Advanced Dungeons & Dragons 2nd EditionCampaign Setting Logo

Climate/Terrain:Subtropical and tropical/
Saltwater swamps and rivers
Subtropical and tropical/
Saltwater swamps and rivers
Frequency:CommonVery rare to common
Activity Cycle:DayDay
Intelligence:Animal (1)Animal (1)
No. Appearing:3-241 to 2-12
Armor Class:54
Movement:6, Sw 126, Sw 12
Hit Dice:37
No. of Attacks:22
Special Attacks:SurpriseSurprise
Special Defenses:NilNil
Magic Resistance:NilNil
Size:L (8-15' long)H (21-30' long)
Morale:Average (9)Steady (11)
XP Value:651,400

The crocodile is a large, dangerous predatory reptile native to tropical and subtropical climes. It spends most of its time submerged in swamps, rivers, or other large bodies of water.

The crocodile is one of the most feared and ugliest predators of the tropics. It has a long, squat body, ranging in size from a scant foot to well over ten feet long. Most mature specimens range from eight to 15 feet long, and some even larger. Many sages argue that crocodiles never stop growing. The crocodile has a long jaw filled with sharp, conical teeth. The powerful maw is superbly adapted for dragging prey beneath the water and dismembering it. Its four short legs are very powerful, and can propel the crocodile rapidly through the water and over the land. Its long tail is also very strong and is sometimes used on land to unbalance its foes.

The crocodile is covered with a tough horny hide, which blends in very well with the surrounding water. Its eyes and nose are placed so that when the crocodile floats, only they remain above water, enabling the beast to spot and ambush prey. The crocodile is adept at floating through the water and remaining quite still, presenting the illusion that it is nothing more than a floating log.

Combat: Ever voracious, hungry crocodiles will attack anything that looks edible, including men. They prefer to lie in wait for their prey (-2 penalty to opponent's surprise roll), and are exceedingly sensitive to movements in the water. They have been known to swiftly and silently swim up to the shore and seize a man, dragging him below the surface of the water. They prefer to attack with their powerful jaws, causing 2d4 points of damage, and lash with their tails for 1d12 points of damage. Crocodiles will fight among themselves for any prey they seize in their jaws, sometimes tearing their victim to pieces. The only thing that can slow a crocodile is cold. They become slow and sluggish (reduced to 50% of their normal movement) when the temperature falls below 40° F.

Habitat/Society: Crocodiles sometimes congregate in large numbers, but they are not by nature sociable, nor do they cooperate in hunting. They have well-concealed lairs and will often drag their prey to their lairs before eating it. When a tasty morsel comes its way, a group of crocodiles will go into a feeding frenzy, each attempting to get a part of the feast. They hunt almost daily, primarily in the water, rarely on land. Their tastes are broad: fish, men, small mammals, aquatic birds, and even a careless lion has occasionally been known to fall into their grasp. Hungry crocodiles will sometimes upend boats to see what falls out.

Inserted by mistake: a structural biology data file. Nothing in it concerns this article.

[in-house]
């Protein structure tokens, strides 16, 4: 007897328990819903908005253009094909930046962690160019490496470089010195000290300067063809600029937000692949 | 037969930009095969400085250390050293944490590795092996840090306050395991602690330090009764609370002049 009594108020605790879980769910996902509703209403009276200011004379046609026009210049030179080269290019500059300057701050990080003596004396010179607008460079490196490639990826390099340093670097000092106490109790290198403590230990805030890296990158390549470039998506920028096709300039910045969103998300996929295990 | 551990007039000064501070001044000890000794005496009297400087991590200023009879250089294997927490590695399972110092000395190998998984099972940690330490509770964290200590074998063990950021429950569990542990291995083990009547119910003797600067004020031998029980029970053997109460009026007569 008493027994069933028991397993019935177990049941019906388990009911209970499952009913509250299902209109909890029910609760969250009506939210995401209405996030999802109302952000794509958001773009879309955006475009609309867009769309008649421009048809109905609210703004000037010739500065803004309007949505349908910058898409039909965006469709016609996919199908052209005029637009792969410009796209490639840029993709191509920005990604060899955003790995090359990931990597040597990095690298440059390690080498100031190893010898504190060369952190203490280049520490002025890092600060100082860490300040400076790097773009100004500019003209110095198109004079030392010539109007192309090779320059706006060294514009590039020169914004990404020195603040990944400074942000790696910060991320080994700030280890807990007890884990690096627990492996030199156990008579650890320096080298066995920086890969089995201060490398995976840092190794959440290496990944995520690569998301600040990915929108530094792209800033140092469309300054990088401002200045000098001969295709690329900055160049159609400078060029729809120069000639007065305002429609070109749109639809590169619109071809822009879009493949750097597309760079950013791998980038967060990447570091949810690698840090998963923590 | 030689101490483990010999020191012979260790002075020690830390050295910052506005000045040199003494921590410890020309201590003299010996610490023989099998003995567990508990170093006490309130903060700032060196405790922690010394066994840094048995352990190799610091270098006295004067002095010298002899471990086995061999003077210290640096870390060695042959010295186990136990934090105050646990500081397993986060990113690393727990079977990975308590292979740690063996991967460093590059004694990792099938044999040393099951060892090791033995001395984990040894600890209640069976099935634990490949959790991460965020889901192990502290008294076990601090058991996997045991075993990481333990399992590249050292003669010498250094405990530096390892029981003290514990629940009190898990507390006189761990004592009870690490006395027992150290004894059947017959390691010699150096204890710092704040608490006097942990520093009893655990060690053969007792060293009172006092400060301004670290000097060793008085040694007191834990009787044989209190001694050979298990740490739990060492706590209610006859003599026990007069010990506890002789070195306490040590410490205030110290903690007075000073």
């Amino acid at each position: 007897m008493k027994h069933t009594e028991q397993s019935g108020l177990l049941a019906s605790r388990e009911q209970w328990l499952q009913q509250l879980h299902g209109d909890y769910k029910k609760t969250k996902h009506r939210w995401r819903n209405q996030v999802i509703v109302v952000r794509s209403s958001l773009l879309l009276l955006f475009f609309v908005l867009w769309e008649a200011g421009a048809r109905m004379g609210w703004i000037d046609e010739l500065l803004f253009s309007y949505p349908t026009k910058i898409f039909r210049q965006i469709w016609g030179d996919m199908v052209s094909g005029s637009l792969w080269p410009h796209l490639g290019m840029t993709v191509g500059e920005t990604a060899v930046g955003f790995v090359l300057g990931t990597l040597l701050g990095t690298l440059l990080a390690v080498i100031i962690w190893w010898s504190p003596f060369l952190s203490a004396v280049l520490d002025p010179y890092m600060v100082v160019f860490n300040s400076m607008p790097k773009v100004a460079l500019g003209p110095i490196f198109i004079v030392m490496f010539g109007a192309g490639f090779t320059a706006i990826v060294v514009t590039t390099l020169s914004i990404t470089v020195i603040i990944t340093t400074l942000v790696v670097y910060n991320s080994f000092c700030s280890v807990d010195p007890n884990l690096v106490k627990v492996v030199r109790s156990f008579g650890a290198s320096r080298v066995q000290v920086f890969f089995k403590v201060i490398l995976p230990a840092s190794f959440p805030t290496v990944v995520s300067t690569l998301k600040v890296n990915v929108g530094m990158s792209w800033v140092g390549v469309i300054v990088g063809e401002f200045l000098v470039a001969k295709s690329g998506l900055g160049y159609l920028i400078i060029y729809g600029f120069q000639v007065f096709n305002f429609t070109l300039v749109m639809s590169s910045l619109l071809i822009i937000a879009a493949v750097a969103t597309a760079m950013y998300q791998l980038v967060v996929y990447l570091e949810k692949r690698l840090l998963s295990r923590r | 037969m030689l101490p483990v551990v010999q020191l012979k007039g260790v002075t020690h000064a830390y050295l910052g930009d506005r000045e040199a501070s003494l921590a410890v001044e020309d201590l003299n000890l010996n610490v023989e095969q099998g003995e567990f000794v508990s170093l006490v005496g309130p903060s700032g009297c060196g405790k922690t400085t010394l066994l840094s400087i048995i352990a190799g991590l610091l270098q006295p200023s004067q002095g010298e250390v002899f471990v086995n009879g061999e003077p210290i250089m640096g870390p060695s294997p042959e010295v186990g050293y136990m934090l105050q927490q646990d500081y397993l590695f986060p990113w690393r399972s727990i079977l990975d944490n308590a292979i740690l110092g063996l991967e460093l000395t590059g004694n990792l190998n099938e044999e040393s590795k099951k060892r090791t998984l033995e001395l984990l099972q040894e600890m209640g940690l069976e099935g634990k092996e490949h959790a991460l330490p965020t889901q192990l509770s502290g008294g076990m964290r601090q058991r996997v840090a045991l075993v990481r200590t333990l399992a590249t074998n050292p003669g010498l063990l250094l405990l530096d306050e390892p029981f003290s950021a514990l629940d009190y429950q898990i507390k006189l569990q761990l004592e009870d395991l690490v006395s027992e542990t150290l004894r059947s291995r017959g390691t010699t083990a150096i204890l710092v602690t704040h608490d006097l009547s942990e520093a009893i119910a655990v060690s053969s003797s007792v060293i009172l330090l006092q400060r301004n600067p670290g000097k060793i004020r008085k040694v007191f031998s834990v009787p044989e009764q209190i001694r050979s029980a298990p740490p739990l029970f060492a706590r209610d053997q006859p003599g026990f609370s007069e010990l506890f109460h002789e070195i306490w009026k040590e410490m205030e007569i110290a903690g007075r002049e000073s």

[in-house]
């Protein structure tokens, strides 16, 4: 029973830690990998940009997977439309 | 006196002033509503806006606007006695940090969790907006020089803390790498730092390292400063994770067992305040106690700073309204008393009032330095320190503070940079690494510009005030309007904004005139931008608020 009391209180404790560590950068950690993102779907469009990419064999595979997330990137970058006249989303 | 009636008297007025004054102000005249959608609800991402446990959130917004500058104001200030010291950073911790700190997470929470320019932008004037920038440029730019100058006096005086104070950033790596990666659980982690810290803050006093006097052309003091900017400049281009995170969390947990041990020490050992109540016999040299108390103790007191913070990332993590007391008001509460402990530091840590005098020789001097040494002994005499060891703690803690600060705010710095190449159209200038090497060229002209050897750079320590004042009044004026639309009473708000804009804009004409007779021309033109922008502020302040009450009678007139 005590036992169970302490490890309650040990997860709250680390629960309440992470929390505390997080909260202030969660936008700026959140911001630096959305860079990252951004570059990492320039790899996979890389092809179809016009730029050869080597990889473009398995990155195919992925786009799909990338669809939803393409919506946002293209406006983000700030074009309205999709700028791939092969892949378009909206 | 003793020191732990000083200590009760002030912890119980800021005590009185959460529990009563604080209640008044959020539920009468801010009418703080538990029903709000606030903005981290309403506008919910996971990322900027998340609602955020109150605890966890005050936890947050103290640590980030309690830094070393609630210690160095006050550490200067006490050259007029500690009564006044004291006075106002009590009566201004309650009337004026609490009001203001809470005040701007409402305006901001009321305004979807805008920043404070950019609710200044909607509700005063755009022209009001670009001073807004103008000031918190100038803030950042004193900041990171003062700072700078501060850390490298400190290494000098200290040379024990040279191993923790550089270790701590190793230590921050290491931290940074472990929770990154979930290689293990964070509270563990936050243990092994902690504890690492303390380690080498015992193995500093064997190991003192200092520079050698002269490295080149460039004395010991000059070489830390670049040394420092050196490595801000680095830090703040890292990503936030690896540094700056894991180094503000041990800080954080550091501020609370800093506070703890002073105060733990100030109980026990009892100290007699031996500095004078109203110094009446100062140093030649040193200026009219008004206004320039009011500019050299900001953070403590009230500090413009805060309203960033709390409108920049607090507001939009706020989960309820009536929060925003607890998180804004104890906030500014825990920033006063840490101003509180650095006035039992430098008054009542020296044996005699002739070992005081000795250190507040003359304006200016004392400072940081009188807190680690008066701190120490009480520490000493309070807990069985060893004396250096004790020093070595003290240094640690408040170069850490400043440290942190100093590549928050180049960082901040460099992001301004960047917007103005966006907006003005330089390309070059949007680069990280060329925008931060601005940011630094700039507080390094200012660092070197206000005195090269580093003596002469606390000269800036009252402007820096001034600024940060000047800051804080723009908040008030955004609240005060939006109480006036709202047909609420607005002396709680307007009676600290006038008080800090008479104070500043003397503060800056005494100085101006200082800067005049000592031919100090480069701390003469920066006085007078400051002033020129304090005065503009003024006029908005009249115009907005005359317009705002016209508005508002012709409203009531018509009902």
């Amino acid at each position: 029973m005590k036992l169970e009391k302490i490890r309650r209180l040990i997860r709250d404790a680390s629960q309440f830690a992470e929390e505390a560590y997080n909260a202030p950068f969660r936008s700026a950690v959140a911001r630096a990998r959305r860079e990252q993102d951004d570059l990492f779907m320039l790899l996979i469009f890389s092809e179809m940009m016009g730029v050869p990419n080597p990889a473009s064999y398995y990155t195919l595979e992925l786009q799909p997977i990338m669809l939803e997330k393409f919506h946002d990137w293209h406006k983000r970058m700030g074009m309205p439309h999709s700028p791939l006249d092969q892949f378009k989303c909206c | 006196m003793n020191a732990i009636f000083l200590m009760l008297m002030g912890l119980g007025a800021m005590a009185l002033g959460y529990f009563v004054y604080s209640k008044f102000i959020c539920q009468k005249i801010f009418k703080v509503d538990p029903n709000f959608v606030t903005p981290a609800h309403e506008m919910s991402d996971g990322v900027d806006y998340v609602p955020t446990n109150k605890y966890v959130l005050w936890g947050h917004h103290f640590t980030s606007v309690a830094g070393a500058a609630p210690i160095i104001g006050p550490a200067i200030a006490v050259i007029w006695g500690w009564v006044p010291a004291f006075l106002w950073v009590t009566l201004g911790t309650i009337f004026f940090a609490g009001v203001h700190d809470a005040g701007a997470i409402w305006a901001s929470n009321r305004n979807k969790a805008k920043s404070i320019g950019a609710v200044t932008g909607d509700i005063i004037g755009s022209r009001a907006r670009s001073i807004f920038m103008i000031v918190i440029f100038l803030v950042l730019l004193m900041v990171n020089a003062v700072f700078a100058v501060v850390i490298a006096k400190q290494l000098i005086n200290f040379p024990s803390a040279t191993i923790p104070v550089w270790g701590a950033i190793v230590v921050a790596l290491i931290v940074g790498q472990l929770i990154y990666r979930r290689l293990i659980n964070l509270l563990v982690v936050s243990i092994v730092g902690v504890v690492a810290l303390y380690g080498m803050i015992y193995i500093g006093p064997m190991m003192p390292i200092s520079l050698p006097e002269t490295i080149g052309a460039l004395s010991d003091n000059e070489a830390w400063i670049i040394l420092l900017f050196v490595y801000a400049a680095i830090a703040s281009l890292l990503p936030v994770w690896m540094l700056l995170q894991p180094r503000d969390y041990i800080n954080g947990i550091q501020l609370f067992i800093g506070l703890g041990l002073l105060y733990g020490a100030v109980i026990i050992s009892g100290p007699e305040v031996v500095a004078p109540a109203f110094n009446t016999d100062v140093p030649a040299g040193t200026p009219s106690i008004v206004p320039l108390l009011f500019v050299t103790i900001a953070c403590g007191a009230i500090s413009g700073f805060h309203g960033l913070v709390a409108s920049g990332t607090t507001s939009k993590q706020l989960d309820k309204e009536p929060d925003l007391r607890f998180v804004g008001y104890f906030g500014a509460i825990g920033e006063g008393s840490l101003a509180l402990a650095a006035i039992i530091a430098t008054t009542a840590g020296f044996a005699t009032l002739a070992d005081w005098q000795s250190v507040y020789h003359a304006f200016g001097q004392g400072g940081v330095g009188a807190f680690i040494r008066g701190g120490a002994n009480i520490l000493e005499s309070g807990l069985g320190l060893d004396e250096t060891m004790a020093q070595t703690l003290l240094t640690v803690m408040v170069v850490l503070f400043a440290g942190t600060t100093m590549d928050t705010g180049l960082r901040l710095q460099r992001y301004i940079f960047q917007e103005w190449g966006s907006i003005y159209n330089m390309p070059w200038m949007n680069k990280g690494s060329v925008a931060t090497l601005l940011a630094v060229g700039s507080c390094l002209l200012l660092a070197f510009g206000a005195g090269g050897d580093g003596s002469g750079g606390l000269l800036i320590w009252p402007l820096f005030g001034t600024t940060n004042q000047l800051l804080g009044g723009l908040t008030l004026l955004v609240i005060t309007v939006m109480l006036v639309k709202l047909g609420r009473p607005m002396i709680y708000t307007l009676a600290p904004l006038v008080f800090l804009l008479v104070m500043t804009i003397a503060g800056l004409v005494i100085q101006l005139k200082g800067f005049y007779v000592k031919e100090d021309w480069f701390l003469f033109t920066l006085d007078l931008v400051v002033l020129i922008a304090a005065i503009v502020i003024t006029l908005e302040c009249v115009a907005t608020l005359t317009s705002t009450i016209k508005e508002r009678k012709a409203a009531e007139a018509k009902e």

Crocodiles mate once a year, and the female lays a clutch of about 60 eggs, carefully burying them in the sand. Unlike many other reptiles, the female carefully guards her eggs, protecting them from other predators. When the time comes for the eggs to hatch, the mother assists by digging the eggs out of the sand. The newly hatched young are thrown entirely on their own resources to survive. Very few of the young survive to maturity.

Swamps and rivers are not the only abode of the crocodile. In recent years there have been dreadful rumors that some of these reptiles have made their homes in the sewers of cities in tropical regions, living on waste and carrion.

Ecology: The crocodile is a formidable predator and has little competition for food from other water creatures. One of the few monsters that can compete with it is the dragon turtle. Even on the riverbanks it has little to fear from rival predators; most would prefer not to tangle with a crocodile. The only predator that the crocodile need fear is man, who hunts it for its tough hide, which can be transformed into a beautiful, gleaming leather. Crocodiles are also hunted to eliminate the danger that they represent to riverside communities.

Giant Crocodile

These creatures are far rarer than their smaller cousins. They attain sizes from 21 to 30 feet long, and they also continue to grow until death. Giant crocodiles typically inhabit salt water or prehistoric settings, where they have been know to prey upon sharks, small whales, and small seagoing crafts, such as fishing boats. When attacking a small boat, their favorite technique is to ram it, attempting to capsize and smash it open with their huge jaws. They have been known to gorge upon the catch within the fishing boats, and then to swim away, leaving the fishermen unharmed.